2013-03-01

    Full Text Available Objective and design: The histone acetylation processes, which are believed to play a critical role in the regulation of many inflammatory genes, are reversible and regulated by histone acetyltransferases (HATs, which promote acetylation, and histone deacetylases (HDACs, which promote deacetylation. We studied the effects of lipopolysaccharide (LPS on histone acetylation and its role in the regulation of interleukin (IL-8 expression.  Material: A human alveolar epithelial cell line A549 was used in vitro. Methods: Histone H4 acetylation at the IL-8 promoter region was assessed by a chromatin immunoprecipitation (ChIP assay. The expression and production of IL-8 were evaluated by quantitative polymerase chain reaction and specific immunoassay. Effects of a HDAC inhibitor, trichostatin A (TSA, and a HAT inhibitor, anacardic acid, were assessed.  Results: Escherichia coli-derived LPS showed a dose- and time-dependent stimulatory effect on IL-8 protein production and mRNA expression in A549 cells in vitro. LPS showed a significant stimulatory effect on histone H4 acetylation at the IL-8 promoter region by ChIP assay. Pretreatment with TSA showed a dose-dependent stimulatory effect on IL-8 release from A549 cells as compared to LPS alone. Conversely, pretreatment with anacardic acid inhibited IL-8 production and expression in A549 cells.  Conclusion: These data suggest that LPS-mediated proinflammatory responses in the lungs might be modulated via changing chromatin remodeling by HAT inhibition.

  4. Intrinsic Cholinergic Mechanisms Regulating Cerebral Blood Flow as a Target for Organo Phosphate Action.

    Science.gov (United States)

    1986-10-01

    Harvard Apparatus, Model 680), the animals were paralyzed with tubocurarine (0.5 mg/kg, i.m., initially; supplemented with 0.2 mg/kg hourly), and...another acetyltransferase, carnitine acetyltransferase (EC. 2.3.1.7) (Bresolin et al., 1982). -17- In some experiments the selective inhibitor of ChAT, 4... Carnitine , carnitine acyltransferases, and rat brain function. Exp. Neurol. 78, 285-292. Briggs, C.A. and Cooper, J.A. (1981) A synaptosomal preparation

  5. Strategic Targeted Advertising

    NARCIS (Netherlands)

    A. Galeotti; J.L. Moraga-Gonzalez (José Luis)

    2003-01-01

    textabstractWe present a strategic game of pricing and targeted-advertising. Firms can simultaneously target price advertisements to different groups of customers, or to the entire market. Pure strategy equilibria do not exist and thus market segmentation cannot occur surely. Equilibria exhibit rand

  6. Modelling Recycling Targets

    DEFF Research Database (Denmark)

    Hill, Amanda Louise; Leinikka Dall, Ole; Andersen, Frits M.

    2014-01-01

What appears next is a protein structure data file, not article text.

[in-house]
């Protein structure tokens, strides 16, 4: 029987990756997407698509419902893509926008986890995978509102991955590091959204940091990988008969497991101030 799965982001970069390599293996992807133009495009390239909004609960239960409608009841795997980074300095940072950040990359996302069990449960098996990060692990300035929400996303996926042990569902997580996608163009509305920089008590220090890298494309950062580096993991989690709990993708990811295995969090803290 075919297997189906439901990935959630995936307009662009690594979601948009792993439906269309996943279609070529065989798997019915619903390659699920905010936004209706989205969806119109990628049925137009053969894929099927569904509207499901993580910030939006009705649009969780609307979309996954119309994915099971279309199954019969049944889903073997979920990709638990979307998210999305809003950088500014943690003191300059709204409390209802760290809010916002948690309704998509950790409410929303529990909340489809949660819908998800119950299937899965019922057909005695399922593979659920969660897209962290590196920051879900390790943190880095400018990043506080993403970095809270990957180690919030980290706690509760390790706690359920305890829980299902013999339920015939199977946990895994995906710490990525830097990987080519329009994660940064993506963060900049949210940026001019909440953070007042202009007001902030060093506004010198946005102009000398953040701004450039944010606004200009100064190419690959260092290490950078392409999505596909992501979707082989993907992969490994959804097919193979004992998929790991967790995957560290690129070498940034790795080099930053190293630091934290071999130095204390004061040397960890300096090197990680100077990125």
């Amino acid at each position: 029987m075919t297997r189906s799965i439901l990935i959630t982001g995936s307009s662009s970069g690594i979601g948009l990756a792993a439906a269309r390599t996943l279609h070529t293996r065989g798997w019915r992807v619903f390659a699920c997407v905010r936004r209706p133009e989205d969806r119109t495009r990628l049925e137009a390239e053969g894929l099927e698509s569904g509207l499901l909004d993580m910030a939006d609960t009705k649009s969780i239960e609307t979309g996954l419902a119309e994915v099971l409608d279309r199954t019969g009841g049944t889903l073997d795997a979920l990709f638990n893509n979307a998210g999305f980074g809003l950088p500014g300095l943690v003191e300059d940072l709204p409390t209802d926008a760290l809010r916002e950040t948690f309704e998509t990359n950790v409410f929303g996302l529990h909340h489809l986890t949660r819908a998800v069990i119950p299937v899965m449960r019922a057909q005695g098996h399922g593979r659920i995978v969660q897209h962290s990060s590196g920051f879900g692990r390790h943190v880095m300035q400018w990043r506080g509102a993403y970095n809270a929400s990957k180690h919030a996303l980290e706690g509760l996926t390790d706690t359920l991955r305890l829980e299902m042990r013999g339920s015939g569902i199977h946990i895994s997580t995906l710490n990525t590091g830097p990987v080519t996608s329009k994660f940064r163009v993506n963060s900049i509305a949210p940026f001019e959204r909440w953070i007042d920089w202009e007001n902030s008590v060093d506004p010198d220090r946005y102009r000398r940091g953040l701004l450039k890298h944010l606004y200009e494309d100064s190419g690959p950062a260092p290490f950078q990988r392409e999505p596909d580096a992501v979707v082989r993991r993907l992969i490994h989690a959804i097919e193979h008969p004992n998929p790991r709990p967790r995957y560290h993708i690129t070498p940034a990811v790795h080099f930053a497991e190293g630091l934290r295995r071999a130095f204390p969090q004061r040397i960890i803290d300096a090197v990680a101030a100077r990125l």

% for household waste, and sets an ambitious goal of a 50% recycling rate by 2020. This study integrates the recycling target into the FRIDA model to project how much waste and from which streams should be diverted from incineration to recycling in order to achieve the target. Furthermore, it discusses how...

  7. Vibrotactile target saliency

    NARCIS (Netherlands)

    Toet, A.; Groen, E.l.; Oosterbeek, M.T.J.; Hooge, I.T.C.

    2008-01-01

    We tested the saliency of a single vibrotractile target (T) among 2 to 7 nontargets (N), presented by 8 tactors that were equally distributed over a horizontal band around the torso. Targets and nontargets had different pulse duration, but the same activation period and no onset asynchrony. T-N simi

  8. Segmented Target Design

    Science.gov (United States)

    Merhi, Abdul Rahman; Frank, Nathan; Gueye, Paul; Thoennessen, Michael; MoNA Collaboration

    2013-10-01

    A proposed segmented target would improve decay energy measurements of neutron-unbound nuclei. Experiments like this have been performed at the National Superconducting Cyclotron Laboratory (NSCL) located at Michigan State University. Many different nuclei are produced in such experiments, some of which immediately decay into a charged particle and neutron. The charged particles are bent by a large magnet and measured by a suite of charged particle detectors. The neutrons are measured by the Modular Neutron Array (MoNA) and Large Multi-Institutional Scintillation Array (LISA). With the current target setup, a nucleus in a neutron-unbound state is produced with a radioactive beam impinged upon a beryllium target. The resolution of these measurements is very dependent on the target thickness since the nuclear interaction point is unknown. In a segmented target using alternating layers of silicon detectors and Be-targets, the Be-target in which the nuclear reaction takes place would be determined. Thus the experimental resolution would improve. This poster will describe the improvement over the current target along with the status of the design. Work supported by Augustana College and the National Science Foundation grant #0969173.

  9. Strategic Targeted Advertising

    NARCIS (Netherlands)

    A. Galeotti; J.L. Moraga-Gonzalez (José Luis)

    2003-01-01

    textabstractWe present a strategic game of pricing and targeted-advertising. Firms can simultaneously target price advertisements to different groups of customers, or to the entire market. Pure strategy equilibria do not exist and thus market segmentation cannot occur surely. Equilibria exhibit rand

  10. The CNGS target

    CERN Multimedia

    Patrice Loïez

    2005-01-01

    The CERN Neutrinos to Gran Sasso (CNGS) target ‘magazine’ of five target units. Each unit contains a series of 10-cm long graphite rods distributed over a length of 2 m. It is designed to maximize the number of secondary particles produced and hence the number of neutrinos. One unit is used at a time to prevent over heating.

  11. Vibrotactile target saliency

    NARCIS (Netherlands)

    Toet, A.; Groen, E.l.; Oosterbeek, M.T.J.; Hooge, I.T.C.